Academic strikes are the latest wave of labor unrest taking place across the country.
On Monday, Nov. 14, some 48,000 University of California employees grabbed picket lines and took to the streets in what their union is saying could be the U.S.’s largest academic strike ever among higher education workers.
Those striking included UAW 2865’s teaching assistants, graduate student instructors, tutors, and readers; members of Student Researchers United-UAW; and the postdoctoral scholars and academic researchers who are part of UAW5810. Employees on all 10 UC campuses supported the strike authorization in voting held between Oct. 26 and Nov. 2—a total of 36,558 votes were cast and 98% of the workers said they would strike if necessary.
When the strike began Nov. 14, UC would not accede to union demands for income increases—union members have complained that their average income is around $24,000 a year, which does not cover the cost of living in California. Labor unions want base salaries for all academic student employees to go up to $54,000. Housing costs are one reason workers want a raise: labor unions claim that 90% of UC’s grad workers are rent-burdened, meaning they pay more than 30% of their pre-tax income for housing. “UC touts its graduate housing as an affordable alternative to the expensive private market,” says Fair UC Now, the umbrella organization representing the unions. “Unfortunately, few workers actually save money by renting from UC. … At no campus is the discount offered by UC housing significant. In fact, at some campuses UC housing is more expensive than the private rental market.” The unions also want better childcare reimbursements and healthcare for workers who have families to support: accessible technology and software for disabled workers; and more funds to retain international scholars, among other demands. As of press time, UC and the unions continue taking part in day-long negotiations to resolve the now-three week-long strike.
In the New York City area, part-time faculty members at The New School and Parsons School of Design staged a walk-out on Nov. 16 after their contracts expired on Nov. 13.
“Across the country, exploited academic workers have been organizing en masse for fair pay and decent working conditions. The New School’s reputation rests on its progressive history and professed values—a reputation with which its treatment of workers fails to align,” claims Academics Come Together/UAW (ACT-UAW) Local 7902, which represents the strikers.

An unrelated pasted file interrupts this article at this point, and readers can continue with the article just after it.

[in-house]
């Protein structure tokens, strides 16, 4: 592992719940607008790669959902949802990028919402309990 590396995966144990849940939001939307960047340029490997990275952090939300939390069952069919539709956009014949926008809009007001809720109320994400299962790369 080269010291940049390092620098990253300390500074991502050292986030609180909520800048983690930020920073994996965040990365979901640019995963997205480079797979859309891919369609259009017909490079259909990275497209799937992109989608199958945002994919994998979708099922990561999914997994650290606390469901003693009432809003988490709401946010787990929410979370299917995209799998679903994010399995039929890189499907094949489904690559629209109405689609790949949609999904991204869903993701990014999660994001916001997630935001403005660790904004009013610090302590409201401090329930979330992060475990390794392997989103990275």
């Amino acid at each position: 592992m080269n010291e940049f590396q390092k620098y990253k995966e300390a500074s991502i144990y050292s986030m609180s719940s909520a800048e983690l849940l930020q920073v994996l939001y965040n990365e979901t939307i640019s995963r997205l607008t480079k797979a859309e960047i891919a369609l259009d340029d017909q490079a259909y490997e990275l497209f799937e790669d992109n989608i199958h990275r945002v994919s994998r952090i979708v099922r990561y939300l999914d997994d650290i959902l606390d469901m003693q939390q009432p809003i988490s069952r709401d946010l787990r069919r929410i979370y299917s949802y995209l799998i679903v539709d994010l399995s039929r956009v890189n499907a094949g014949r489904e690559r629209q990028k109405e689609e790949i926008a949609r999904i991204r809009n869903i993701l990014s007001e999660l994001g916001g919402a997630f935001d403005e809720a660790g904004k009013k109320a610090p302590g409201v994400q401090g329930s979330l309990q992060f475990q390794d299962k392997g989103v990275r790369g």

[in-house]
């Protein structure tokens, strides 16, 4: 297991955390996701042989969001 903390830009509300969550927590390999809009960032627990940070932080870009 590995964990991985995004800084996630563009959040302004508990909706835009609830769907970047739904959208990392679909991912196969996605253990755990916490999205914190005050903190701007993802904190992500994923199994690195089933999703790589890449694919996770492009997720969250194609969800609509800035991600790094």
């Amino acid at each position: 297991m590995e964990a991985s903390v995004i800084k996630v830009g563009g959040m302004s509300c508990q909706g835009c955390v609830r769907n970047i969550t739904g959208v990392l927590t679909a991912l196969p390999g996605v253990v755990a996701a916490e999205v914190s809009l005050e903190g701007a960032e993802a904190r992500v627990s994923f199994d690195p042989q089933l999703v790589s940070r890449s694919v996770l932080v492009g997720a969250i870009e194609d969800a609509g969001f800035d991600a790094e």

“Part-time faculty are 87% of The New School’s instructional staff. The university’s spending on their salaries comprises a mere 7.5% to 8.5% of its budget. While administrative bloat is a problem in universities across the country, The New School pays 2.3 times the national average on administration relative to instruction. Part-time faculty have not received a raise in over four years; as a result, their real earnings are down 18% from 2018. After making only three compensation proposals in over 28 sessions, the university’s final offer is a mere 3.5% wage increase in a time of record inflation.”
In an online statement, The New School claims that it has “finite resources—far less than some other institutions in our area—that must cover a huge range of faculty, staff, and functions across the institution. The union’s proposed compensation package would cost the university more than $200 million over the course of the contract; that’s almost 50% of the total university annual operating budget of around $460 million.” But union reps are countering this claim, stating that “The University cites financial constraints but refuses to offer to the union and broader New School community full financial transparency that would adequately evidence constraints.”
The New School advised students and faculty who choose to support the strike to find other ways to complete their course requirements while negotiations continue. “We know that all our faculty care deeply about students and their education. We encourage those who choose to strike to let their students know how they can continue to make progress toward their learning outcomes,” The New School’s Provost Dr. Renée T. White wrote in a guiding statement for students and faculty. “In general, we are advising that students continue to follow the syllabus requirements for their courses even if their faculty choose to honor the strike by not teaching/meeting their classes.”